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Patient Story – Devon

Devon was diagnosed at two years old with Stage IV MYCN amplified Neuroblastoma with bone and liver metastases. Devon’s mum, Deborah tells their story so far:

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Developing our understanding of how bilateral neuroblastoma develops

Neuroblastoma is one of the most common solid tumours affecting children, and remains very difficult to treat. Several studies have already used Next Generation Sequencing (NGS) to examine somatic alterations (the changes in DNA which can happen in the body’s cells which can cause cancer) to try to identify what causes neuroblastoma to form.
NGS has given scientists some amazing ...

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Finding out how neuroblastoma mutates post-chemotherapy to overcome resistance to further treatment

Neuroblastoma is one of the most common solid tumours affecting children, and these days some forms of it are very treatable. But in high risk types, long-term survival rates are only 50%, particularly when a child has had chemotherapy treatment but their cancer has relapsed.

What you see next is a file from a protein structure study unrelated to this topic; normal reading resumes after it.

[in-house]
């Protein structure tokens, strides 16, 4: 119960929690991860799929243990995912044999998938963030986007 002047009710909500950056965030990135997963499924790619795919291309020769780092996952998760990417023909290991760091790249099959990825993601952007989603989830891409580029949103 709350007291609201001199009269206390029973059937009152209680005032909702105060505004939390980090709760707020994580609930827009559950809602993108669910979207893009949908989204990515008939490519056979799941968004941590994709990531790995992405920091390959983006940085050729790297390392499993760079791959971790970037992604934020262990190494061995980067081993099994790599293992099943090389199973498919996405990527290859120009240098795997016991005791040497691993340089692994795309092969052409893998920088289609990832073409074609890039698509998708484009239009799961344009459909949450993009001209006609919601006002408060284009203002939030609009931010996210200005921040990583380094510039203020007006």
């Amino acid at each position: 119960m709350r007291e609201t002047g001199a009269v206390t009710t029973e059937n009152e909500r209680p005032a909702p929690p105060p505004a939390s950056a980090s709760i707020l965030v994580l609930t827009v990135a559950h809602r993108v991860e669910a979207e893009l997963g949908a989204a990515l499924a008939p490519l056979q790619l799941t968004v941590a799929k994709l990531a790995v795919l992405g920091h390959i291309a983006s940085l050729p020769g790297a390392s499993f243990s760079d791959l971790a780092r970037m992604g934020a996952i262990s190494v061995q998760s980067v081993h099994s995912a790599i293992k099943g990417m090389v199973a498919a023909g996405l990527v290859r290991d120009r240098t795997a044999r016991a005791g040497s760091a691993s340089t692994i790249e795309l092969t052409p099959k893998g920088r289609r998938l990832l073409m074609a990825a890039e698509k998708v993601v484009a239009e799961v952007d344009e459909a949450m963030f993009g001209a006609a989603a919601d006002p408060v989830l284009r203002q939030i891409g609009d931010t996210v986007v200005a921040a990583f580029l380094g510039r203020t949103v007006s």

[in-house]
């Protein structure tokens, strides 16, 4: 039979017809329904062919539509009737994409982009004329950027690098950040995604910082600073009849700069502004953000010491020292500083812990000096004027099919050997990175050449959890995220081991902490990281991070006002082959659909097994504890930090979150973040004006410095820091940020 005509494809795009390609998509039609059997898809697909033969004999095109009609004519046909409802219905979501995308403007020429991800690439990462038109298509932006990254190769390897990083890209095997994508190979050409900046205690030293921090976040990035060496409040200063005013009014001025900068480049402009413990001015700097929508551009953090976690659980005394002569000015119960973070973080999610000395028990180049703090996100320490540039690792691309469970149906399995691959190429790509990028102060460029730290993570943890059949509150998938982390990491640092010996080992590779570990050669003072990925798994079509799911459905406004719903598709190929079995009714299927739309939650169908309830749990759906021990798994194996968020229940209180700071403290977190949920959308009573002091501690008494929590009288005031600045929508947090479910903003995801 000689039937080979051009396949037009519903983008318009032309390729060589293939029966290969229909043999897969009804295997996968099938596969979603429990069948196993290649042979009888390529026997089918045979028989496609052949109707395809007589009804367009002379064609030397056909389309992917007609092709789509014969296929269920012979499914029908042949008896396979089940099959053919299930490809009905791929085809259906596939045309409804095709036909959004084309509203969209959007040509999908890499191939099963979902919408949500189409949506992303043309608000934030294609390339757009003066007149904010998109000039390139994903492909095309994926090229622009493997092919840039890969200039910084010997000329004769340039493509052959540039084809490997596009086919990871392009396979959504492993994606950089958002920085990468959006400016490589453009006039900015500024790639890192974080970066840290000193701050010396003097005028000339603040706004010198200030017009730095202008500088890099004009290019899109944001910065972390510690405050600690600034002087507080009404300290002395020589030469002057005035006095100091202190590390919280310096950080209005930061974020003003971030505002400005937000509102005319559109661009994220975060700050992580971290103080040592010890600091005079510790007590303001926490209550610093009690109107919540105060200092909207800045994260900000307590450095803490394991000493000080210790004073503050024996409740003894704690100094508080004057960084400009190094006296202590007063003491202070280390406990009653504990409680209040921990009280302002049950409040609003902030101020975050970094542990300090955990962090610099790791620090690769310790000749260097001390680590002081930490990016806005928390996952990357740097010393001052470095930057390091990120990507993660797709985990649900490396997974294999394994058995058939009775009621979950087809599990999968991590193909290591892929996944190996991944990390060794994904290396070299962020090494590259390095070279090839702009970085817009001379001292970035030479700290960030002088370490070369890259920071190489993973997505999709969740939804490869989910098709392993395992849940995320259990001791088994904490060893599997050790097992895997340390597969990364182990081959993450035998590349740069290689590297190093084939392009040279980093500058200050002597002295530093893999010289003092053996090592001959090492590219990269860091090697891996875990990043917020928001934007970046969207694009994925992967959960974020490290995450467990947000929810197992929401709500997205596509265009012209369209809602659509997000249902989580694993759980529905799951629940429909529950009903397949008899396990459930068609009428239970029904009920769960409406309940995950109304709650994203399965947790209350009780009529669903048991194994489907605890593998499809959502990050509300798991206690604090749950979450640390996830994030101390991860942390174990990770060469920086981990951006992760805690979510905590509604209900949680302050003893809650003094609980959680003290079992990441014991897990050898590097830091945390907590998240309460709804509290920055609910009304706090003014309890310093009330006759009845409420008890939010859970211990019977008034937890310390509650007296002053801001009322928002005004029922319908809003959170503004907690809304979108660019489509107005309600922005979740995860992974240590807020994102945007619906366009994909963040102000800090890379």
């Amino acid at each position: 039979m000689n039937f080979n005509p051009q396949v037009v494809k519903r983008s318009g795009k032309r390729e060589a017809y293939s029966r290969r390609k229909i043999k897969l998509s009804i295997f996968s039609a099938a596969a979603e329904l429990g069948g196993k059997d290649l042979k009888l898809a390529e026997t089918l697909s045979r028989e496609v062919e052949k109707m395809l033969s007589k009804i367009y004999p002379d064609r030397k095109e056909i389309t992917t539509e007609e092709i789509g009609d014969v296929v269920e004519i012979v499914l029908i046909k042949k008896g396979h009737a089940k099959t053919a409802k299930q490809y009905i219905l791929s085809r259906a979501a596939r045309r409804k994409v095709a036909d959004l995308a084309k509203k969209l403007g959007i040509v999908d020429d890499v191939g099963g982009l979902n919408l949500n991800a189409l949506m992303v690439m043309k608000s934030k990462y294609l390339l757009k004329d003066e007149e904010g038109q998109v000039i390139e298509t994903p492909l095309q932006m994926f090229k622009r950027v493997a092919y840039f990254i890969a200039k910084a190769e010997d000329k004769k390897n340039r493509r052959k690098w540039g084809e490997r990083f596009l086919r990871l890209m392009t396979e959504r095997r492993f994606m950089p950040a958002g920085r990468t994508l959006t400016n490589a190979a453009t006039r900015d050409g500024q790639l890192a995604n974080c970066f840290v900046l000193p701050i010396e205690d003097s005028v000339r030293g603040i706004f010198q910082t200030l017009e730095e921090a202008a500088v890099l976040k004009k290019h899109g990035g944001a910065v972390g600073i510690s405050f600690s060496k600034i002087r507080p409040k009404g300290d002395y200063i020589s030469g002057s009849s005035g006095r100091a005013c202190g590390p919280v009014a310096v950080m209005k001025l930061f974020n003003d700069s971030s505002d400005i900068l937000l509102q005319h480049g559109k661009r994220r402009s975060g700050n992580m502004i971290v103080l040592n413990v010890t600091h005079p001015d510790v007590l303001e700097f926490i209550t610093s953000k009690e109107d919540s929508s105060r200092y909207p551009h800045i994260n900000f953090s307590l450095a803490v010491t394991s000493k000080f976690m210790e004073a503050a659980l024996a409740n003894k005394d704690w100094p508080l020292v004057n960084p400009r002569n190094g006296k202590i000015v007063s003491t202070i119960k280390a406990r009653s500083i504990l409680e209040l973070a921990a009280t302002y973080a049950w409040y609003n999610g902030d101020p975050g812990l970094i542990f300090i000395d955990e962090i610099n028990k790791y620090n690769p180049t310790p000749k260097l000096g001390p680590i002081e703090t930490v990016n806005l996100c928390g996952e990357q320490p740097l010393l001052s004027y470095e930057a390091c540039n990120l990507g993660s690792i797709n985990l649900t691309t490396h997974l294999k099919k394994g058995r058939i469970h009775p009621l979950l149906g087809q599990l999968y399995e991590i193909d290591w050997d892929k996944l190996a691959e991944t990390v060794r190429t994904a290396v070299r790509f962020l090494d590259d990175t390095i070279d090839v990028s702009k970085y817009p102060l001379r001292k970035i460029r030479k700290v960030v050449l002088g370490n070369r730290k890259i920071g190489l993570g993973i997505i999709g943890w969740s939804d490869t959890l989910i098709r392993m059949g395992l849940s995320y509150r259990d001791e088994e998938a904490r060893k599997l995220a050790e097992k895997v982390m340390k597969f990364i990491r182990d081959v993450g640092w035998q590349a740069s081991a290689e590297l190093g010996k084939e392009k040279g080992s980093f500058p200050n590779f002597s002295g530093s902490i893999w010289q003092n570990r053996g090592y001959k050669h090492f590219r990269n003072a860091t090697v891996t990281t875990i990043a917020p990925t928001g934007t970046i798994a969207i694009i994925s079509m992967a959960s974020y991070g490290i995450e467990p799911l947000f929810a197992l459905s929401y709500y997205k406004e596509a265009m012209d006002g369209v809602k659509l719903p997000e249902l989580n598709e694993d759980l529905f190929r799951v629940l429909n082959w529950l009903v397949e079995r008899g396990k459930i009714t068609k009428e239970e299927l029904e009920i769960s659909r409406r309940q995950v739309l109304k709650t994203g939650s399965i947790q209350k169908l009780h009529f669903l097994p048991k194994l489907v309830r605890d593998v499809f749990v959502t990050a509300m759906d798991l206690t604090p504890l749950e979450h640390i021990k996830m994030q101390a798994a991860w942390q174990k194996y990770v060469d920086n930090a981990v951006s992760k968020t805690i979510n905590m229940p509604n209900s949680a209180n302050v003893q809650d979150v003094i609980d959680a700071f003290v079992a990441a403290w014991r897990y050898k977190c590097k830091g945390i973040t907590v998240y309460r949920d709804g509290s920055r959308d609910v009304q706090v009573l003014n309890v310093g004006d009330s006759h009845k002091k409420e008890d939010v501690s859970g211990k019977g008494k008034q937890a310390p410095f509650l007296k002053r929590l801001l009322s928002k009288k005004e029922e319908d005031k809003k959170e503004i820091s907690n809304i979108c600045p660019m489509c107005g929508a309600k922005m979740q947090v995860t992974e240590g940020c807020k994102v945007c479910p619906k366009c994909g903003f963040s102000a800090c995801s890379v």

There is evidence to suggest that some chemotherapy treatments actually increase the likelihood of the ...

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Engineering immune cells for the optimal eradication of neuroblastoma

Neuroblastoma is one of the most common solid tumours to occur in children. It can be exceptionally difficult to treat and, despite intensive treatment, around one third of patients cannot currently be cured. In this project, Dr Gilham is harnessing the power of the immune system by engineering specific immune cells to destroy tumour cells. He will lay the essential ...

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Assessment of MIBG therapy in combination with cytotoxic drugs for neuroblastoma

Neuroblastoma, one of the most common childhood cancers, is often not diagnosed until it has spread to other parts of the body. At this stage it is very difficult to treat. A form of radiotherapy known as MIBG therapy has generated long-term remissions but cannot cure advanced disease. Professor Mairs is exploring the use of MIBG therapy in combination with ...

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Blood-based monitoring of treatment response in common childhood cancers

In this project, the team is building on previous work profiling short pieces of genetic code, called microRNAs, in the blood of children being treated for cancer. They are now testing whether measurement of specific microRNAs in blood samples can be used to accurately assess response to treatment in common childhood cancers such as neuroblastoma, Wilms’ tumour and lymphoma.

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